Targeting a more sedentary population: Baby Boomers

The oldest Baby Boomers are turning seventy-one in 2017. As this huge segment of the population grows older, many are finding it difficult to navigate and care for larger homes and are downsizing to apartments and condominiums. Consider appealing to this growing market share by adding some of these features to your property:

  1. Walk in baths and showers.

A bath that requires a resident to step over it is a potential hazard to older renters as they grow more physically limited. Walk in showers are an easy solution that is considerably safer. A walk in bathtub—which has a sealed door, allowing a user to step in before filling it with water—can provide the same benefits of a bath/shower while facilitating the less limber residents.

  1. Replace round doorknobs with lever-style knobs.

Doorknobs and locking mechanisms that work smoothly are important to any resident, but to older residents, they may be essential. A conventional door knob can be difficult for some older tenants to use—especially if they suffer from arthritis or similar conditions. Replacing round knobs with lever-style knobs throughout a unit makes the living space much easier to navigate.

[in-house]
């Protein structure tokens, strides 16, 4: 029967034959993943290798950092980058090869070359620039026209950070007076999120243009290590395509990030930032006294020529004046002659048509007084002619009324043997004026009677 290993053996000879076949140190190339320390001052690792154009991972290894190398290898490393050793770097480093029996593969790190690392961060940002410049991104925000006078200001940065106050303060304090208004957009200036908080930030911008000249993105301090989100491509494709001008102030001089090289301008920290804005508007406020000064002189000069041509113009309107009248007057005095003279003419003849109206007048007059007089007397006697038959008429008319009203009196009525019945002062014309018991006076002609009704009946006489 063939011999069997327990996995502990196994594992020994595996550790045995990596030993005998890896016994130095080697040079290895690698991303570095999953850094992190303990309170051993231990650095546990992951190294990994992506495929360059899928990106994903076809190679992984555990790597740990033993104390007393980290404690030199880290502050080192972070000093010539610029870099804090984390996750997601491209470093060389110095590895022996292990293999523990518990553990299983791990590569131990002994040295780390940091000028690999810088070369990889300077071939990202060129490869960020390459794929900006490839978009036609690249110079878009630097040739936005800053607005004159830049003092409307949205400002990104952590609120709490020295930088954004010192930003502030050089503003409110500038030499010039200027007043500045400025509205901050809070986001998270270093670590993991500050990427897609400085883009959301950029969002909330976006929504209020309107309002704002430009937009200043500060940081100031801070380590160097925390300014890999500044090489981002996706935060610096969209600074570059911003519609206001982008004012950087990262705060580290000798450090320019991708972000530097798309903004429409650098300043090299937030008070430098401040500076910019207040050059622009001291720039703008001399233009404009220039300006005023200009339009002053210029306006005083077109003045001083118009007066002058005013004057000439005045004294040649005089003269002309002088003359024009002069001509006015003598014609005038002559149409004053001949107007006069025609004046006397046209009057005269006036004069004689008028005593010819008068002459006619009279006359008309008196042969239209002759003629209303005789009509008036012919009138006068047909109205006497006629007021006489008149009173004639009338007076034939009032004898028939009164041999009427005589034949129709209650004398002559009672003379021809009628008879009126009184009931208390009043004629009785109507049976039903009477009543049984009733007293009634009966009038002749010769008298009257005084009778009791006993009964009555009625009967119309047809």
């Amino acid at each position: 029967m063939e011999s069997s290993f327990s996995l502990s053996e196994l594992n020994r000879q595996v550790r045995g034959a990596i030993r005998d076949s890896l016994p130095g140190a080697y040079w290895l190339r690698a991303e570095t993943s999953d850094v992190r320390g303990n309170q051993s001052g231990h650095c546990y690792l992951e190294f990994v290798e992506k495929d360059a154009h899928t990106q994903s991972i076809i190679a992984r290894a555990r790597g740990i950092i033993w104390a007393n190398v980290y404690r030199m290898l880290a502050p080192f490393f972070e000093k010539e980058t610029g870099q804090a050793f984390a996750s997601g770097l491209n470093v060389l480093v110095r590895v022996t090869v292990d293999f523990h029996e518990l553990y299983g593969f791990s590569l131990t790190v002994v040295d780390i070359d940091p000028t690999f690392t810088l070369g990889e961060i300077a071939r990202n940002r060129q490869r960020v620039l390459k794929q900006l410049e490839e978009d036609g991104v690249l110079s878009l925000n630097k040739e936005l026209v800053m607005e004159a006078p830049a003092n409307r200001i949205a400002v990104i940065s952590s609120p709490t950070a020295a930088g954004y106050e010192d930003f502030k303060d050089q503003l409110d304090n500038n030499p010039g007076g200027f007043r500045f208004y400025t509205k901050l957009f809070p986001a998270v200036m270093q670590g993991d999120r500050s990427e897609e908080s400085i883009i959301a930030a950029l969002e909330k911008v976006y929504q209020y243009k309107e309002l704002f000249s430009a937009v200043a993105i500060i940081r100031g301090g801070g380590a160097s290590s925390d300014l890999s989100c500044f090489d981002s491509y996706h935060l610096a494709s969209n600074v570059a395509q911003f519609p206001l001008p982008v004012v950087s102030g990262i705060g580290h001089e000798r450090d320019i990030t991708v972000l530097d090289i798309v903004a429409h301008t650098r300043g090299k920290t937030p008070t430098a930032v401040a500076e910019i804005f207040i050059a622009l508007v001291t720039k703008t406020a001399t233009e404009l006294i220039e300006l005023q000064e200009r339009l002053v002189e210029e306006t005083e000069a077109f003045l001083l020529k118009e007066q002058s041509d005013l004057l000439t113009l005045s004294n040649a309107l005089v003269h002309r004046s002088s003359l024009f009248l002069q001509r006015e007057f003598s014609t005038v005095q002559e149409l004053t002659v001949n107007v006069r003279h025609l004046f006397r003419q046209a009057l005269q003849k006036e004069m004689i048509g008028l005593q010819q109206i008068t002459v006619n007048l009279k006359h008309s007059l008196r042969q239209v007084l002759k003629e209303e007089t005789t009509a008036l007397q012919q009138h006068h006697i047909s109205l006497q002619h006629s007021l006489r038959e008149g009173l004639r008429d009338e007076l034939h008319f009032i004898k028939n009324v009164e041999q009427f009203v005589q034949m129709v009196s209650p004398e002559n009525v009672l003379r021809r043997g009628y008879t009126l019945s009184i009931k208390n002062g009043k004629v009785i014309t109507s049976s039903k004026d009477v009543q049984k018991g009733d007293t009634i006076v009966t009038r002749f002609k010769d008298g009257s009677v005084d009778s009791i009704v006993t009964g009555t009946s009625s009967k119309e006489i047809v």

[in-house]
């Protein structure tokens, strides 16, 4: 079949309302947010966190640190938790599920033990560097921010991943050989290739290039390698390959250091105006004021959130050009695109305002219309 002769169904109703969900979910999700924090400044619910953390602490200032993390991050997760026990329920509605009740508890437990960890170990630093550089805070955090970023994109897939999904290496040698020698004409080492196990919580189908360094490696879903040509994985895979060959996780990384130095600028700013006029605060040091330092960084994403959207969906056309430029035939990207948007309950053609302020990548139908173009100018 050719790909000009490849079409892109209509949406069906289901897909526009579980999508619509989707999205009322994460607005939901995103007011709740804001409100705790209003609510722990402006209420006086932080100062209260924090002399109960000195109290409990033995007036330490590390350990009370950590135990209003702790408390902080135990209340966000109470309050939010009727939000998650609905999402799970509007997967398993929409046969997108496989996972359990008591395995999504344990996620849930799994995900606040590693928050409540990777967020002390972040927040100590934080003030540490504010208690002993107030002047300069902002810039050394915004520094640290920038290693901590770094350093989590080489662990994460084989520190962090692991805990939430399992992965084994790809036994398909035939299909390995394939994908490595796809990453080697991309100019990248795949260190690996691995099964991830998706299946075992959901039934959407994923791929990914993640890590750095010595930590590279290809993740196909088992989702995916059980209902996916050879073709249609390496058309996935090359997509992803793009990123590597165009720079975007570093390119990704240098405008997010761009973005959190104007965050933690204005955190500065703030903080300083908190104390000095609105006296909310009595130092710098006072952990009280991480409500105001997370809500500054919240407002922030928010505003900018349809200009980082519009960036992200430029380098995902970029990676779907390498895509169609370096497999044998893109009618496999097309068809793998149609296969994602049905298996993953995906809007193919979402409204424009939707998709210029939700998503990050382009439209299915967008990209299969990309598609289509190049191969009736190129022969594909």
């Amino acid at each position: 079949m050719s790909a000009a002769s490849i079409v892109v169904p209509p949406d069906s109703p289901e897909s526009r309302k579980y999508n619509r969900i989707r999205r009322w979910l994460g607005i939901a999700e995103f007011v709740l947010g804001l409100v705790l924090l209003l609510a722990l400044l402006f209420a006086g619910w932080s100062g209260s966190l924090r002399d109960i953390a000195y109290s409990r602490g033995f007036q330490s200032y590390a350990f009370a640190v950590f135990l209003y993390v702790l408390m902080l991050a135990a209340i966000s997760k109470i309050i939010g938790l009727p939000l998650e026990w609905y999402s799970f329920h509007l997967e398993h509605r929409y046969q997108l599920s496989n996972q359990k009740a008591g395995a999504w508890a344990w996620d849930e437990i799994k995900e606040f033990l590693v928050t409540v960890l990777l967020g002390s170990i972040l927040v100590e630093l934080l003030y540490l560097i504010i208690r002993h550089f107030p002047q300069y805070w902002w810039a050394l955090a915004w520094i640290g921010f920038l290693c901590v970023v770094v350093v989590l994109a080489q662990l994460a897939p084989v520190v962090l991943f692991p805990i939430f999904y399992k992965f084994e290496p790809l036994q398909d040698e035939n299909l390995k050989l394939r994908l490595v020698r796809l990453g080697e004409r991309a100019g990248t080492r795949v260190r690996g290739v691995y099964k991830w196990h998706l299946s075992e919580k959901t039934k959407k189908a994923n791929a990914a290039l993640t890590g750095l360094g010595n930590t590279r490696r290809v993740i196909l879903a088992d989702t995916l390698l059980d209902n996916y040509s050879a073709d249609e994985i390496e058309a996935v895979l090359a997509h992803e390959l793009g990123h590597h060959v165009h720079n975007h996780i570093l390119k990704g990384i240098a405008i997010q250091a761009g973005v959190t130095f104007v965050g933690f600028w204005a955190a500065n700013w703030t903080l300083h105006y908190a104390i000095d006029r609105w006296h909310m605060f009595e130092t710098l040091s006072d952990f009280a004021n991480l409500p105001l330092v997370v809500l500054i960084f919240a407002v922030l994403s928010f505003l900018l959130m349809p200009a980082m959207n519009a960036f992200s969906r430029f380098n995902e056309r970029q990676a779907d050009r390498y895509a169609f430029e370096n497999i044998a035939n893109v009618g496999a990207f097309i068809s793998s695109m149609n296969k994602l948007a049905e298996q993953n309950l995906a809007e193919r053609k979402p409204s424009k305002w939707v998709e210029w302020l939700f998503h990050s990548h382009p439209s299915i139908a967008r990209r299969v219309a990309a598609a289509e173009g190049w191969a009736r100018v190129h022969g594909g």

1. Provide good lighting.

Good lighting throughout a property is essential for residents with worsening eyesight and slowing reflexes. Inadequate lighting simply makes a space unsafe. Upgrading to higher-luminosity LEDs will save your residents on their utility and give them plenty of light to see by. Installing night-lights throughout a residence is a special touch that may win a potential tenant over.

  1. Install a fire-prevention system in the kitchen.

Let’s be honest—it’s not just older residents who leave a stove on from time to time! This is a feature that will keep your tenant and the whole property safe. A simple paint timer mechanism for the stove and oven can extend a tenant’s self-sufficiency and give everyone peace of mind.

  1. Keep floors safe.

A slippery floor can be difficult for an older person to navigate. Good carpet is easier to walk on—and, if it ever does happen, easier to fall on—than hardwood laminate or linoleum. In places where carpet can’t go, like bathrooms and kitchens, handle bars and non-slip floor liners are an inexpensive and simple way to further adapt a room to the needs of elderly residents.